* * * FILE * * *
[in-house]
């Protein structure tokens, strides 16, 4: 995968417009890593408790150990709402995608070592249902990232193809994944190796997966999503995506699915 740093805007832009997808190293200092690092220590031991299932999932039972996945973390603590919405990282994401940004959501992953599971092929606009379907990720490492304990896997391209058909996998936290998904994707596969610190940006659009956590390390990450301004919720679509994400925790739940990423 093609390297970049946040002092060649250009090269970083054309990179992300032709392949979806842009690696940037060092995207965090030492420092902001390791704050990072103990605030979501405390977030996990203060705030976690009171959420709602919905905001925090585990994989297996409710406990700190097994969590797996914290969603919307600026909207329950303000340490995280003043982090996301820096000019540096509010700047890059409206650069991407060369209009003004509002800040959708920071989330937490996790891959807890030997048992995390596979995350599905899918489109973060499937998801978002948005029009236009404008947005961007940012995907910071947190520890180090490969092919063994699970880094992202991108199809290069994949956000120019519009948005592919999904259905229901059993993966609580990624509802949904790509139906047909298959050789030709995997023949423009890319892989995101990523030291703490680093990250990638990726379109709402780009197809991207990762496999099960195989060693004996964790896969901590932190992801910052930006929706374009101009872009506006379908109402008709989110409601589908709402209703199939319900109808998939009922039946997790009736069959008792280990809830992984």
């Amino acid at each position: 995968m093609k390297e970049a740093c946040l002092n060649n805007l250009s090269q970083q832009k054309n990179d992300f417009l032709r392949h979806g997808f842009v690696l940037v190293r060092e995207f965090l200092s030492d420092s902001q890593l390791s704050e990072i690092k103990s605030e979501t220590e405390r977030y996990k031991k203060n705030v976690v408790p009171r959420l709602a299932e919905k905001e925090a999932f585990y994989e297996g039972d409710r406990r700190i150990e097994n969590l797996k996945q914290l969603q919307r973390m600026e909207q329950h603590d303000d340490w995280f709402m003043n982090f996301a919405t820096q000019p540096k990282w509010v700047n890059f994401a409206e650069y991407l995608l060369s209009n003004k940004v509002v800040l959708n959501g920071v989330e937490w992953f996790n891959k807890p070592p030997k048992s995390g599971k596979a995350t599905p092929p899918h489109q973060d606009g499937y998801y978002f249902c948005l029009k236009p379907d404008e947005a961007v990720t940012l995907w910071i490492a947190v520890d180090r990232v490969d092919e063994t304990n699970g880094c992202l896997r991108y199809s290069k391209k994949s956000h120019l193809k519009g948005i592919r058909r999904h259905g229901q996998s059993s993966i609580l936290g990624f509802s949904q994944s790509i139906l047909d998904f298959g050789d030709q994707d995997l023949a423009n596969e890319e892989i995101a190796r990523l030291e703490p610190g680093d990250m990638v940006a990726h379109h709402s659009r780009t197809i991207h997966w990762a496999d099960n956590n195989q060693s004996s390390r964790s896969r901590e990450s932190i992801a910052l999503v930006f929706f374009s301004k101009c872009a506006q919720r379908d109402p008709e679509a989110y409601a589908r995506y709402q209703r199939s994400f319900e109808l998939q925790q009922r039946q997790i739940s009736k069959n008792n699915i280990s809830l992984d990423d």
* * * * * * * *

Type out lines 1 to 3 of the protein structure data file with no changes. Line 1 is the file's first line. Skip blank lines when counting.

[in-house]
């Protein structure tokens, strides 16, 4: 995968417009890593408790150990709402995608070592249902990232193809994944190796997966999503995506699915 740093805007832009997808190293200092690092220590031991299932999932039972996945973390603590919405990282994401940004959501992953599971092929606009379907990720490492304990896997391209058909996998936290998904994707596969610190940006659009956590390390990450301004919720679509994400925790739940990423 093609390297970049946040002092060649250009090269970083054309990179992300032709392949979806842009690696940037060092995207965090030492420092902001390791704050990072103990605030979501405390977030996990203060705030976690009171959420709602919905905001925090585990994989297996409710406990700190097994969590797996914290969603919307600026909207329950303000340490995280003043982090996301820096000019540096509010700047890059409206650069991407060369209009003004509002800040959708920071989330937490996790891959807890030997048992995390596979995350599905899918489109973060499937998801978002948005029009236009404008947005961007940012995907910071947190520890180090490969092919063994699970880094992202991108199809290069994949956000120019519009948005592919999904259905229901059993993966609580990624509802949904790509139906047909298959050789030709995997023949423009890319892989995101990523030291703490680093990250990638990726379109709402780009197809991207990762496999099960195989060693004996964790896969901590932190992801910052930006929706374009101009872009506006379908109402008709989110409601589908709402209703199939319900109808998939009922039946997790009736069959008792280990809830992984």
């Amino acid at each position: 995968m093609k390297e970049a740093c946040l002092n060649n805007l250009s090269q970083q832009k054309n990179d992300f417009l032709r392949h979806g997808f842009v690696l940037v190293r060092e995207f965090l200092s030492d420092s902001q890593l390791s704050e990072i690092k103990s605030e979501t220590e405390r977030y996990k031991k203060n705030v976690v408790p009171r959420l709602a299932e919905k905001e925090a999932f585990y994989e297996g039972d409710r406990r700190i150990e097994n969590l797996k996945q914290l969603q919307r973390m600026e909207q329950h603590d303000d340490w995280f709402m003043n982090f996301a919405t820096q000019p540096k990282w509010v700047n890059f994401a409206e650069y991407l995608l060369s209009n003004k940004v509002v800040l959708n959501g920071v989330e937490w992953f996790n891959k807890p070592p030997k048992s995390g599971k596979a995350t599905p092929p899918h489109q973060d606009g499937y998801y978002f249902c948005l029009k236009p379907d404008e947005a961007v990720t940012l995907w910071i490492a947190v520890d180090r990232v490969d092919e063994t304990n699970g880094c992202l896997r991108y199809s290069k391209k994949s956000h120019l193809k519009g948005i592919r058909r999904h259905g229901q996998s059993s993966i609580l936290g990624f509802s949904q994944s790509i139906l047909d998904f298959g050789d030709q994707d995997l023949a423009n596969e890319e892989i995101a190796r990523l030291e703490p610190g680093d990250m990638v940006a990726h379109h709402s659009r780009t197809i991207h997966w990762a496999d099960n956590n195989q060693s004996s390390r964790s896969r901590e990450s932190i992801a910052l999503v930006f929706f374009s301004k101009c872009a506006q919720r379908d109402p008709e679509a989110y409601a589908r995506y709402q209703r199939s994400f319900e109808l998939q925790q009922r039946q997790i739940s009736k069959n008792n699915i280990s809830l992984d990423d």